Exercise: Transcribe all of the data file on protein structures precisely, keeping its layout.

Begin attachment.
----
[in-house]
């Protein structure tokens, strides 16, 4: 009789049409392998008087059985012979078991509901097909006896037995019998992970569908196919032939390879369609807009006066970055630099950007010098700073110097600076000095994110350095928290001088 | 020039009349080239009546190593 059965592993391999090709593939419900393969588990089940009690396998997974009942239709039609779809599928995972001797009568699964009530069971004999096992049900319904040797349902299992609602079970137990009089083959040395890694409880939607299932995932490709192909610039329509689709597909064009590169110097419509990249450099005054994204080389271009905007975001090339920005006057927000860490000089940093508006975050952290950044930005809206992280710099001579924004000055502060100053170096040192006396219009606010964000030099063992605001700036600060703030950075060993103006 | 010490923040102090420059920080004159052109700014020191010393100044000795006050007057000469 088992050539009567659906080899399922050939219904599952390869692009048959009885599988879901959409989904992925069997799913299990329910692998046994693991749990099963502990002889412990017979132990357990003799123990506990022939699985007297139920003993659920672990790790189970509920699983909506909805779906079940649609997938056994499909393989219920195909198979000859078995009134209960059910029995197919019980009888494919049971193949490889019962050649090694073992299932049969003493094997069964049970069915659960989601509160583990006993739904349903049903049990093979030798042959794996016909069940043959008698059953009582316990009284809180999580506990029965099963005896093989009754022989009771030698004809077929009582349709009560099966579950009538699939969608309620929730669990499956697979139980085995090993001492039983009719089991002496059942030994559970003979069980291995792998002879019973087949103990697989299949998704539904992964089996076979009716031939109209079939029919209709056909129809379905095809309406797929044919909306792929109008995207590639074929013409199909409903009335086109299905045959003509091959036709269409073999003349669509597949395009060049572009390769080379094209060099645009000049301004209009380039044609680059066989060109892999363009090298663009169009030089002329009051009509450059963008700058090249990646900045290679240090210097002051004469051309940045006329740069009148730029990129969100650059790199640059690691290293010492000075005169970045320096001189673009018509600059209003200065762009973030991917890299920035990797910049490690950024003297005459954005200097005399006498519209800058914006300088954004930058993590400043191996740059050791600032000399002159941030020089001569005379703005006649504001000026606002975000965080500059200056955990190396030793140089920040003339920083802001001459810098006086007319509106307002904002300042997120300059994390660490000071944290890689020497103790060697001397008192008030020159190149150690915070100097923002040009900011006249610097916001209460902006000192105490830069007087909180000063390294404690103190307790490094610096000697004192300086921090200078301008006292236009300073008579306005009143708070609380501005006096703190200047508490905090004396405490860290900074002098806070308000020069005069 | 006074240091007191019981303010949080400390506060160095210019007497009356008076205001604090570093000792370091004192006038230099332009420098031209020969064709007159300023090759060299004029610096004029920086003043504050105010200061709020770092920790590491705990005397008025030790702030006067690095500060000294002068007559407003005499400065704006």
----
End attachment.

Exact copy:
[in-house]
């Protein structure tokens, strides 16, 4: 009789049409392998008087059985012979078991509901097909006896037995019998992970569908196919032939390879369609807009006066970055630099950007010098700073110097600076000095994110350095928290001088 | 020039009349080239009546190593 059965592993391999090709593939419900393969588990089940009690396998997974009942239709039609779809599928995972001797009568699964009530069971004999096992049900319904040797349902299992609602079970137990009089083959040395890694409880939607299932995932490709192909610039329509689709597909064009590169110097419509990249450099005054994204080389271009905007975001090339920005006057927000860490000089940093508006975050952290950044930005809206992280710099001579924004000055502060100053170096040192006396219009606010964000030099063992605001700036600060703030950075060993103006 | 010490923040102090420059920080004159052109700014020191010393100044000795006050007057000469 088992050539009567659906080899399922050939219904599952390869692009048959009885599988879901959409989904992925069997799913299990329910692998046994693991749990099963502990002889412990017979132990357990003799123990506990022939699985007297139920003993659920672990790790189970509920699983909506909805779906079940649609997938056994499909393989219920195909198979000859078995009134209960059910029995197919019980009888494919049971193949490889019962050649090694073992299932049969003493094997069964049970069915659960989601509160583990006993739904349903049903049990093979030798042959794996016909069940043959008698059953009582316990009284809180999580506990029965099963005896093989009754022989009771030698004809077929009582349709009560099966579950009538699939969608309620929730669990499956697979139980085995090993001492039983009719089991002496059942030994559970003979069980291995792998002879019973087949103990697989299949998704539904992964089996076979009716031939109209079939029919209709056909129809379905095809309406797929044919909306792929109008995207590639074929013409199909409903009335086109299905045959003509091959036709269409073999003349669509597949395009060049572009390769080379094209060099645009000049301004209009380039044609680059066989060109892999363009090298663009169009030089002329009051009509450059963008700058090249990646900045290679240090210097002051004469051309940045006329740069009148730029990129969100650059790199640059690691290293010492000075005169970045320096001189673009018509600059209003200065762009973030991917890299920035990797910049490690950024003297005459954005200097005399006498519209800058914006300088954004930058993590400043191996740059050791600032000399002159941030020089001569005379703005006649504001000026606002975000965080500059200056955990190396030793140089920040003339920083802001001459810098006086007319509106307002904002300042997120300059994390660490000071944290890689020497103790060697001397008192008030020159190149150690915070100097923002040009900011006249610097916001209460902006000192105490830069007087909180000063390294404690103190307790490094610096000697004192300086921090200078301008006292236009300073008579306005009143708070609380501005006096703190200047508490905090004396405490860290900074002098806070308000020069005069 | 006074240091007191019981303010949080400390506060160095210019007497009356008076205001604090570093000792370091004192006038230099332009420098031209020969064709007159300023090759060299004029610096004029920086003043504050105010200061709020770092920790590491705990005397008025030790702030006067690095500060000294002068007559407003005499400065704006």